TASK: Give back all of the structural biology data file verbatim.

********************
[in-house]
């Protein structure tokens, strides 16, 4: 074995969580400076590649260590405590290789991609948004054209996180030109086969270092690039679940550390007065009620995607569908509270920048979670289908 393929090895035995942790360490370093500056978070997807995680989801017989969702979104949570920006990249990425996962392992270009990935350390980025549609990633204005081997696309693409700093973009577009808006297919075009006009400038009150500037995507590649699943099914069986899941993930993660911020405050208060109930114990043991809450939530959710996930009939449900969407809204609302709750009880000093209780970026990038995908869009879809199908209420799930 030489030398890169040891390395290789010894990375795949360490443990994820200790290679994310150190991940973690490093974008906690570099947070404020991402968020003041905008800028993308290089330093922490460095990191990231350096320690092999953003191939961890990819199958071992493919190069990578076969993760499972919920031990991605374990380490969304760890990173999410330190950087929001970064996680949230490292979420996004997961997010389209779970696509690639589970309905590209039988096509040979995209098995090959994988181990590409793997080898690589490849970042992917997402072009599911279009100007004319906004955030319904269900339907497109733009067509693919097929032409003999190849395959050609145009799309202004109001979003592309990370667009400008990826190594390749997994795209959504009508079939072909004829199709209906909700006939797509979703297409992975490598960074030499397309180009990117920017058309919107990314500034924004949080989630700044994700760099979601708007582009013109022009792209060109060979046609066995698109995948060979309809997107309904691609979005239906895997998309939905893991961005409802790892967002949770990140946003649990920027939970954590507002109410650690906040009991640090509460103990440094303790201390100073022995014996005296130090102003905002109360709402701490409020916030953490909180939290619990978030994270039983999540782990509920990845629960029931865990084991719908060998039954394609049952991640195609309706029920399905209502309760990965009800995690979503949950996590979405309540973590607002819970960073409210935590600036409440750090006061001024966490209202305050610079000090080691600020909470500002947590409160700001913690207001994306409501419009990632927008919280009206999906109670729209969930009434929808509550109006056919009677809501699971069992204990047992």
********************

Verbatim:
[in-house]
């Protein structure tokens, strides 16, 4: 074995969580400076590649260590405590290789991609948004054209996180030109086969270092690039679940550390007065009620995607569908509270920048979670289908 393929090895035995942790360490370093500056978070997807995680989801017989969702979104949570920006990249990425996962392992270009990935350390980025549609990633204005081997696309693409700093973009577009808006297919075009006009400038009150500037995507590649699943099914069986899941993930993660911020405050208060109930114990043991809450939530959710996930009939449900969407809204609302709750009880000093209780970026990038995908869009879809199908209420799930 030489030398890169040891390395290789010894990375795949360490443990994820200790290679994310150190991940973690490093974008906690570099947070404020991402968020003041905008800028993308290089330093922490460095990191990231350096320690092999953003191939961890990819199958071992493919190069990578076969993760499972919920031990991605374990380490969304760890990173999410330190950087929001970064996680949230490292979420996004997961997010389209779970696509690639589970309905590209039988096509040979995209098995090959994988181990590409793997080898690589490849970042992917997402072009599911279009100007004319906004955030319904269900339907497109733009067509693919097929032409003999190849395959050609145009799309202004109001979003592309990370667009400008990826190594390749997994795209959504009508079939072909004829199709209906909700006939797509979703297409992975490598960074030499397309180009990117920017058309919107990314500034924004949080989630700044994700760099979601708007582009013109022009792209060109060979046609066995698109995948060979309809997107309904691609979005239906895997998309939905893991961005409802790892967002949770990140946003649990920027939970954590507002109410650690906040009991640090509460103990440094303790201390100073022995014996005296130090102003905002109360709402701490409020916030953490909180939290619990978030994270039983999540782990509920990845629960029931865990084991719908060998039954394609049952991640195609309706029920399905209502309760990965009800995690979503949950996590979405309540973590607002819970960073409210935590600036409440750090006061001024966490209202305050610079000090080691600020909470500002947590409160700001913690207001994306409501419009990632927008919280009206999906109670729209969930009434929808509550109006056919009677809501699971069992204990047992």